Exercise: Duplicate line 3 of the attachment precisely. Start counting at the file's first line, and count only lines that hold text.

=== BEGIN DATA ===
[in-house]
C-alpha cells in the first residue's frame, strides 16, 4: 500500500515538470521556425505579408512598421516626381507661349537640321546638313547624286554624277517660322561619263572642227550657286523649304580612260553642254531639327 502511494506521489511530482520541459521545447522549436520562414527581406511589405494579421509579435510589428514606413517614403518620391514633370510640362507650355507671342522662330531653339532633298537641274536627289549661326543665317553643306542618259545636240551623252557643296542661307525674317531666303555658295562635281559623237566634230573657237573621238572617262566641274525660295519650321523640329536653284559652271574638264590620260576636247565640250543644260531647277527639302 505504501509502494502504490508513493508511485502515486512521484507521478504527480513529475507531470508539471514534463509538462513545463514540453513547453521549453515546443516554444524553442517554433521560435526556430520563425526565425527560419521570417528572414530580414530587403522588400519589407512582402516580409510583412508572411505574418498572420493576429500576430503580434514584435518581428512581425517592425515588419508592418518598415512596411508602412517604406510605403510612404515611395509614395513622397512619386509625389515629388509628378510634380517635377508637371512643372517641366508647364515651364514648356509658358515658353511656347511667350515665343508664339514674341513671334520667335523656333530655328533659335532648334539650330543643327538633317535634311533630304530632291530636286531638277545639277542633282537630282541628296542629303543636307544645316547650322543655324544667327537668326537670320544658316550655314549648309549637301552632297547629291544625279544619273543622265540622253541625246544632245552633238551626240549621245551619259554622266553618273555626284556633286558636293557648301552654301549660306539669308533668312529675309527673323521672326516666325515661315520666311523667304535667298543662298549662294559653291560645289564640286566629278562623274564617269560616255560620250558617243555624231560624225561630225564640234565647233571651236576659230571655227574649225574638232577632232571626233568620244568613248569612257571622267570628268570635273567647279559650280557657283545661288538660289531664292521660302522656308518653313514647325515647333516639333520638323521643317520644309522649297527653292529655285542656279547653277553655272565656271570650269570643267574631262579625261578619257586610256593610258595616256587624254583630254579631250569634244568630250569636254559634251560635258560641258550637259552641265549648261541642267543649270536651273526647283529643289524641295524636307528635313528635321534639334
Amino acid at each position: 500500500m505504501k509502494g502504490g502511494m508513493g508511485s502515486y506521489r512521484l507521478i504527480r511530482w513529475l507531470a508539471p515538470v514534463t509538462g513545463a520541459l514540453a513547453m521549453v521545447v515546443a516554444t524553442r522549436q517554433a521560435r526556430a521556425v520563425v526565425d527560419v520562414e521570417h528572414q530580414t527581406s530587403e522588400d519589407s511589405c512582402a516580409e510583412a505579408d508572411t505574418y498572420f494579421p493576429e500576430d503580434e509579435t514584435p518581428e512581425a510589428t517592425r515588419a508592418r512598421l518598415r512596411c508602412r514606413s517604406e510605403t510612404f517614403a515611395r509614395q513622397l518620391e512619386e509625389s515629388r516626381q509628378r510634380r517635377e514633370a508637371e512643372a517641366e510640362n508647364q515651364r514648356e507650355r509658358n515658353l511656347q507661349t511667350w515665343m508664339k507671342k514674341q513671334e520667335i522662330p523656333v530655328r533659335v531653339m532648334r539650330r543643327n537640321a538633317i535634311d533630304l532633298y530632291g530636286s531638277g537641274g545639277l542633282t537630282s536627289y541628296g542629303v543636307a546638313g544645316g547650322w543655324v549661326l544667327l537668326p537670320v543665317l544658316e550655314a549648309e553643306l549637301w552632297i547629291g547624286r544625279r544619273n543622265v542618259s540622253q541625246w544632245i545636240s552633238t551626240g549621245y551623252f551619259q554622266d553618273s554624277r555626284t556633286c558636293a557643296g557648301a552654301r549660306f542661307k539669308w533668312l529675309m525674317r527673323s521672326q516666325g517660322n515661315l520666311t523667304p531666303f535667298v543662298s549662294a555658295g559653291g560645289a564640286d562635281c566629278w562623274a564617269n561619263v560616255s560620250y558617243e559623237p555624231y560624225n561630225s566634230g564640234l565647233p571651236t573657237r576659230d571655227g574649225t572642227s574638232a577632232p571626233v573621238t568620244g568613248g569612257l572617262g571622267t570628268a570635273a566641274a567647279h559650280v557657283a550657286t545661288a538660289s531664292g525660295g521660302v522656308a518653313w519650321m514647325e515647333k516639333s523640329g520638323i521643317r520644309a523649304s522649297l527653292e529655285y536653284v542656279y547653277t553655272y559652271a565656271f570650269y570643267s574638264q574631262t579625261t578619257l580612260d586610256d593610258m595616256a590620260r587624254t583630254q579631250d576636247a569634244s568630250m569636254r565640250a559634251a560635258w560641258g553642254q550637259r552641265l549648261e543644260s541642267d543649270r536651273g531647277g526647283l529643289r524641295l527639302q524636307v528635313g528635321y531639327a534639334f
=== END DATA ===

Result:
Amino acid at each position: 500500500m505504501k509502494g502504490g502511494m508513493g508511485s502515486y506521489r512521484l507521478i504527480r511530482w513529475l507531470a508539471p515538470v514534463t509538462g513545463a520541459l514540453a513547453m521549453v521545447v515546443a516554444t524553442r522549436q517554433a521560435r526556430a521556425v520563425v526565425d527560419v520562414e521570417h528572414q530580414t527581406s530587403e522588400d519589407s511589405c512582402a516580409e510583412a505579408d508572411t505574418y498572420f494579421p493576429e500576430d503580434e509579435t514584435p518581428e512581425a510589428t517592425r515588419a508592418r512598421l518598415r512596411c508602412r514606413s517604406e510605403t510612404f517614403a515611395r509614395q513622397l518620391e512619386e509625389s515629388r516626381q509628378r510634380r517635377e514633370a508637371e512643372a517641366e510640362n508647364q515651364r514648356e507650355r509658358n515658353l511656347q507661349t511667350w515665343m508664339k507671342k514674341q513671334e520667335i522662330p523656333v530655328r533659335v531653339m532648334r539650330r543643327n537640321a538633317i535634311d533630304l532633298y530632291g530636286s531638277g537641274g545639277l542633282t537630282s536627289y541628296g542629303v543636307a546638313g544645316g547650322w543655324v549661326l544667327l537668326p537670320v543665317l544658316e550655314a549648309e553643306l549637301w552632297i547629291g547624286r544625279r544619273n543622265v542618259s540622253q541625246w544632245i545636240s552633238t551626240g549621245y551623252f551619259q554622266d553618273s554624277r555626284t556633286c558636293a557643296g557648301a552654301r549660306f542661307k539669308w533668312l529675309m525674317r527673323s521672326q516666325g517660322n515661315l520666311t523667304p531666303f535667298v543662298s549662294a555658295g559653291g560645289a564640286d562635281c566629278w562623274a564617269n561619263v560616255s560620250y558617243e559623237p555624231y560624225n561630225s566634230g564640234l565647233p571651236t573657237r576659230d571655227g574649225t572642227s574638232a577632232p571626233v573621238t568620244g568613248g569612257l572617262g571622267t570628268a570635273a566641274a567647279h559650280v557657283a550657286t545661288a538660289s531664292g525660295g521660302v522656308a518653313w519650321m514647325e515647333k516639333s523640329g520638323i521643317r520644309a523649304s522649297l527653292e529655285y536653284v542656279y547653277t553655272y559652271a565656271f570650269y570643267s574638264q574631262t579625261t578619257l580612260d586610256d593610258m595616256a590620260r587624254t583630254q579631250d576636247a569634244s568630250m569636254r565640250a559634251a560635258w560641258g553642254q550637259r552641265l549648261e543644260s541642267d543649270r536651273g531647277g526647283l529643289r524641295l527639302q524636307v528635313g528635321y531639327a534639334f